It is all too common for kids to refuse, at some point, to go to one parent’s house for parenting time. If the issue is abuse, neglect or parent mental illness/substance abuse, this issue requires much more professional involvement (therapists, possibly lawyers). However, there are some steps you and your co-parent can take to address this problem early on before it becomes entrenched: 

Preventive Steps:

  • A strong relationship matters: Remember it is in your child’s best interest to have a strong relationship with both parents. Following a divorce, kids who have strong relationships with both parents have fewer emotional, behavioral and academic problems than peers with strained relationships.
  • Keep your child out of the middle: Don’t make them the messenger, don’t talk negatively about your co-parent with them and don’t make them worry that you are not ok when they are with their other parent. These things can lead kids to feel pressure to side with one parent. 
  • Be mindful of their age/development: You can tell a young child what to do just as you would with other parenting issues. You don’t ask young children if they want to bathe, eat vegetables or wear a coat when it’s cold, why give them a choice in this matter? There are times when you can give them a choice in how things are done, such as, “Would you like to take a bath or a shower?” knowing that what truly matters is that they get clean.  Don’t give them a choice that you can’t actually give them. With teenagers, you need more buy-in because you won’t pick your 14-year-old up and put them in the car like you would with a 4-year-old.

Early Intervention:

  • Try to understand the refusal: It is important that you keep your tone calm and non-blaming when you try to understand why your child doesn’t want to come. Ask open-ended questions with a curious, non-threatening tone. “Help me understand why you don’t want to come today?” Your goal with this question is to really understand their reasoning, not to change their mind!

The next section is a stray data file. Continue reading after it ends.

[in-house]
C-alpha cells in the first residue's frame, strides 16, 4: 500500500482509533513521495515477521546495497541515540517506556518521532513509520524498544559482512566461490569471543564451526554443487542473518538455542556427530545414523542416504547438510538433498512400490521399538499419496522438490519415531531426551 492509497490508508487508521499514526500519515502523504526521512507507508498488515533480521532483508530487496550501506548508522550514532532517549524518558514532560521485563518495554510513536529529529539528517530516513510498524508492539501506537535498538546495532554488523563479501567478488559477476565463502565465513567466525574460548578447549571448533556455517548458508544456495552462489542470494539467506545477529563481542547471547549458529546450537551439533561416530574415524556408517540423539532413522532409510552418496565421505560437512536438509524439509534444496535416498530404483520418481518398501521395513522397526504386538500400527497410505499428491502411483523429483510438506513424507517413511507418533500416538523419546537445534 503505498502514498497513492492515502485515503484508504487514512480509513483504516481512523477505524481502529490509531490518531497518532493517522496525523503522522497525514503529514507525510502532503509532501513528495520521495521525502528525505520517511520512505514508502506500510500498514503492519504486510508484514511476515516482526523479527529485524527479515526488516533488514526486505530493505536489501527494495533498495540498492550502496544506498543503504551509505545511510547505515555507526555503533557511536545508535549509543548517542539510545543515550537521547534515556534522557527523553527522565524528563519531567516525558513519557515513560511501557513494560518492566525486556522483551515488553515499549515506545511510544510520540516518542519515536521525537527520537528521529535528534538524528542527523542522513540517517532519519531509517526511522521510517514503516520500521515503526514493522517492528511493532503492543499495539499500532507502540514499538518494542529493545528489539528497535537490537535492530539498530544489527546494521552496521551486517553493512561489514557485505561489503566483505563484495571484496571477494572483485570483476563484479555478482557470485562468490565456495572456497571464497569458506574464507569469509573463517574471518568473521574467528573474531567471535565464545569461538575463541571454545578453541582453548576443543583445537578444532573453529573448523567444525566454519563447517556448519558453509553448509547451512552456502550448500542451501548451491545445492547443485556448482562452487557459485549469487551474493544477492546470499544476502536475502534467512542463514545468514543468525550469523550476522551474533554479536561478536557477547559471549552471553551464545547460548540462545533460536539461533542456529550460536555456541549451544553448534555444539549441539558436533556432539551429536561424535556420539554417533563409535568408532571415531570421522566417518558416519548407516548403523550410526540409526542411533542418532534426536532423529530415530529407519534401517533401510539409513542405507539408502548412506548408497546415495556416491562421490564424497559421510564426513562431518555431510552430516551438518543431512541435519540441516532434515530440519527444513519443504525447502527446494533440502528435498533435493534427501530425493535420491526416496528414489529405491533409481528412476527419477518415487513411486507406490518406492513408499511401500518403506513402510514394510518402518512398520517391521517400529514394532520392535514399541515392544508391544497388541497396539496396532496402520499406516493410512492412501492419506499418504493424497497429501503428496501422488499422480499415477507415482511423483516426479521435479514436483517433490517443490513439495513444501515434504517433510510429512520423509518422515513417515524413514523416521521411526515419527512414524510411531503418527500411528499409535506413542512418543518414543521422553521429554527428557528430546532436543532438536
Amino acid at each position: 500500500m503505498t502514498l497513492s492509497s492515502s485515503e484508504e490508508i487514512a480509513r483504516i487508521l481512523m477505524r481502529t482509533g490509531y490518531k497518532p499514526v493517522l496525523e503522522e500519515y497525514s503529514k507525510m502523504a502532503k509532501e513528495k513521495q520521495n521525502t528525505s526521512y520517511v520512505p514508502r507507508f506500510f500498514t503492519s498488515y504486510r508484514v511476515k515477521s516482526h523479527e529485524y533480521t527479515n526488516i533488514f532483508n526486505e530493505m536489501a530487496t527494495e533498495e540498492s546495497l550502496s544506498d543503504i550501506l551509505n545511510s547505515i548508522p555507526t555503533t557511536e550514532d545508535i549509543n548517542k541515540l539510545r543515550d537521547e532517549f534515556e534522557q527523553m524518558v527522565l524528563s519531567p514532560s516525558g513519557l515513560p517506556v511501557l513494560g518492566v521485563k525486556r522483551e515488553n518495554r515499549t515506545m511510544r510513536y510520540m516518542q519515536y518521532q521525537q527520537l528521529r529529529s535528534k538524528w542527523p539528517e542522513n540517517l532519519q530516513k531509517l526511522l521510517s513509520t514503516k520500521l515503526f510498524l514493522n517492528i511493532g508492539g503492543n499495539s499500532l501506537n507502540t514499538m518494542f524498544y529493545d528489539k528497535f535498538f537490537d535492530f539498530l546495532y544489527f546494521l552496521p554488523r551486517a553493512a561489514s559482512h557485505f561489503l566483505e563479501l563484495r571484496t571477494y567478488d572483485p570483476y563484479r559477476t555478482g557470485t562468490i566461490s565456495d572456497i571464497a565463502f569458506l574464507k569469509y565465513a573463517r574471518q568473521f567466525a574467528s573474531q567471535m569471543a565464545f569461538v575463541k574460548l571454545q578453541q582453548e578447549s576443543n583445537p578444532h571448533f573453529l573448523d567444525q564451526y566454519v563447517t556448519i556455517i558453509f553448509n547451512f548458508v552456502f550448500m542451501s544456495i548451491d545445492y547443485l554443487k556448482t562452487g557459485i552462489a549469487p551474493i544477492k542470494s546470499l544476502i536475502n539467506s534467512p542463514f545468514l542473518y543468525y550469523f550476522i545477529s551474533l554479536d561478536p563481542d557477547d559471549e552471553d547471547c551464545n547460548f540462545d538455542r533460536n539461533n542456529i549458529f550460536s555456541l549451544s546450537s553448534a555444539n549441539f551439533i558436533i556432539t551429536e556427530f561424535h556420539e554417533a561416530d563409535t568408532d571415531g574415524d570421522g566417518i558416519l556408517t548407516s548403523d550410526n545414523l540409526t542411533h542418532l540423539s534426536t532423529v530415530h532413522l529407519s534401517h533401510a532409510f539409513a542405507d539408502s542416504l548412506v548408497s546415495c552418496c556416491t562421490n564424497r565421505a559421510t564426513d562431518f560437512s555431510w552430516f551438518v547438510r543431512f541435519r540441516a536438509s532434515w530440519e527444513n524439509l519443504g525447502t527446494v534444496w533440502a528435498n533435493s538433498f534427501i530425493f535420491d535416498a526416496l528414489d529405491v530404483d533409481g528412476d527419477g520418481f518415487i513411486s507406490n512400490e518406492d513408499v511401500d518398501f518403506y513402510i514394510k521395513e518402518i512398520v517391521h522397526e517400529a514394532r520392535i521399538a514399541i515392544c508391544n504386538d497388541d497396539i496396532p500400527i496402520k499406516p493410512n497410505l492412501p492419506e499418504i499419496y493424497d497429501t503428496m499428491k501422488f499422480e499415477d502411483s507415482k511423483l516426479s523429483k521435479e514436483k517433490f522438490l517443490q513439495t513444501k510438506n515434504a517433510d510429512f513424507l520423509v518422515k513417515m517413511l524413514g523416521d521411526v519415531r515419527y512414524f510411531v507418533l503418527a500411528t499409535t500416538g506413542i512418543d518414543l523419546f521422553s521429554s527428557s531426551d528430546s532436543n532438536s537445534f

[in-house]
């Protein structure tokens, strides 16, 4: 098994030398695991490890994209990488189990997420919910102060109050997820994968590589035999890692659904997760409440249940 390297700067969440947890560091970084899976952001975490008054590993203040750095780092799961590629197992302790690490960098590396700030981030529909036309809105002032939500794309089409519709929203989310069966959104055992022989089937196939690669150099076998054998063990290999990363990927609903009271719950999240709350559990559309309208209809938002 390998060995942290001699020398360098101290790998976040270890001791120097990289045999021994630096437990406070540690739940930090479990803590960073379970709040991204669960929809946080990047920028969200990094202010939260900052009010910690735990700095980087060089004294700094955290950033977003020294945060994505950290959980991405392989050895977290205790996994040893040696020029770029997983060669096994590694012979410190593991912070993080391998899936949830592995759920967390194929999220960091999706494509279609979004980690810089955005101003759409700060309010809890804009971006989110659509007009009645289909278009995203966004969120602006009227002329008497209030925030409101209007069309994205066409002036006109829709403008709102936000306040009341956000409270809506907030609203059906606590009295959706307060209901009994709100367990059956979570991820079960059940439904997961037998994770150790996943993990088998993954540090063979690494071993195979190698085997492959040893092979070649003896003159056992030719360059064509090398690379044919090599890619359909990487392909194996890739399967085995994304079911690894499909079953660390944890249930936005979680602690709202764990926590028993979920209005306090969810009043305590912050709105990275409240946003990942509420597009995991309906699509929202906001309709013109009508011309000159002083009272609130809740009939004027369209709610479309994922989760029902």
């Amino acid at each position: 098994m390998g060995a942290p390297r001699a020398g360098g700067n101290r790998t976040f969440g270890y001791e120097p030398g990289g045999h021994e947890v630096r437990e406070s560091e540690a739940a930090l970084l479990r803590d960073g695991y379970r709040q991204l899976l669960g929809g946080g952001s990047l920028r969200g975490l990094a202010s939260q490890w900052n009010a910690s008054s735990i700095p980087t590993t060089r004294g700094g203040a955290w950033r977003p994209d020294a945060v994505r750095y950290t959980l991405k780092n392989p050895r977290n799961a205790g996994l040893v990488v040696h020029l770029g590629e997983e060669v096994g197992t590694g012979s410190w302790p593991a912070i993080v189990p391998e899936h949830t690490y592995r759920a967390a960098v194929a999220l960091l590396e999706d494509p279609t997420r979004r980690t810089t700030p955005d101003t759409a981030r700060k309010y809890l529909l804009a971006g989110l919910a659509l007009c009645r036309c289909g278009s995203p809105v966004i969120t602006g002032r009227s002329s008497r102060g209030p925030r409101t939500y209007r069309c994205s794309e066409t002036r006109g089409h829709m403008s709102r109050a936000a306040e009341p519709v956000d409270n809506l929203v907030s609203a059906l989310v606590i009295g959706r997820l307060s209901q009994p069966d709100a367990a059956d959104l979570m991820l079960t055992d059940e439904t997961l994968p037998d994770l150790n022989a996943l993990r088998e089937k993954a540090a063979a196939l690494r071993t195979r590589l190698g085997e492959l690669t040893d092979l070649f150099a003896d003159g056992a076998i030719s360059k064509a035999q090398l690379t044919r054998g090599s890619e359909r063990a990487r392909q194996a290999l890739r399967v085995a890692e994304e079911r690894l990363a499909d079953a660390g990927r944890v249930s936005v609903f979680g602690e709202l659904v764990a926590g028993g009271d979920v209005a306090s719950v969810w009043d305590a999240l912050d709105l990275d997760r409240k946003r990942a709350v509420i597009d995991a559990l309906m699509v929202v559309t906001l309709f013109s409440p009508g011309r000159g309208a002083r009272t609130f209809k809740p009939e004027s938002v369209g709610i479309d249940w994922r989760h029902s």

• Be respectful of their reasons and feelings: If your teenager can’t go out with friends because she is with you every weekend, then you need to address this issue. Teens need both peer time and parent time. If your 5-year-old doesn’t like your house because he doesn’t have any toys there, help make the place more welcoming. If it’s something you can’t change, then validate their feelings. This doesn’t mean giving in to them, it means really hearing and understanding. “You really miss your mom when you come to my house. I bet that makes you sad.”
  • Involve them in the solution: “What can we do to make this work?” Don’t be pulled into expensive solutions or manipulative bribes, but look deeper.  “I’ll give you an iPhone if you come” will only escalate the issue. Rather, look to meet the feeling-need behind the request. “Sounds like you really miss your friends during the weekend, what if we had a playdate at my house sometimes?” “Sounds like you miss your dad’s funny bedtime stories. Would it help to give him a call before you go to bed?”

Involving Professionals:

  • Child therapists can help: If your child can’t articulate why they don’t want to come or the preventive and early intervention strategies don’t work, then take your child to a therapist. Do this sooner rather than later because it will be easier to solve before the behavior is entrenched. Having a neutral professional can help a child feel safe enough to explore their feelings and experiences.  The therapist will likely work both individually with the child and with both of you to address the issues.
  • Reintegration therapy: If the refusal is severe and long-standing, there is the option for reintegration therapy. This is joint parent-child therapy designed to heal the relationship. Specially trained therapists used to working with high-conflict divorce cases will work with the family system to repair the relationship and re-establish parenting time visits.

It can feel really scary when your child says they don’t want to come to your house. Stay calm and try not to overreact initially so that you can hear what your child is telling you. Work with your co-parent and/or professionals to more effectively address the root cause of the refusal. Your relationship with your child is so important to both of you that it’s worth the time and energy to work through this painful phase.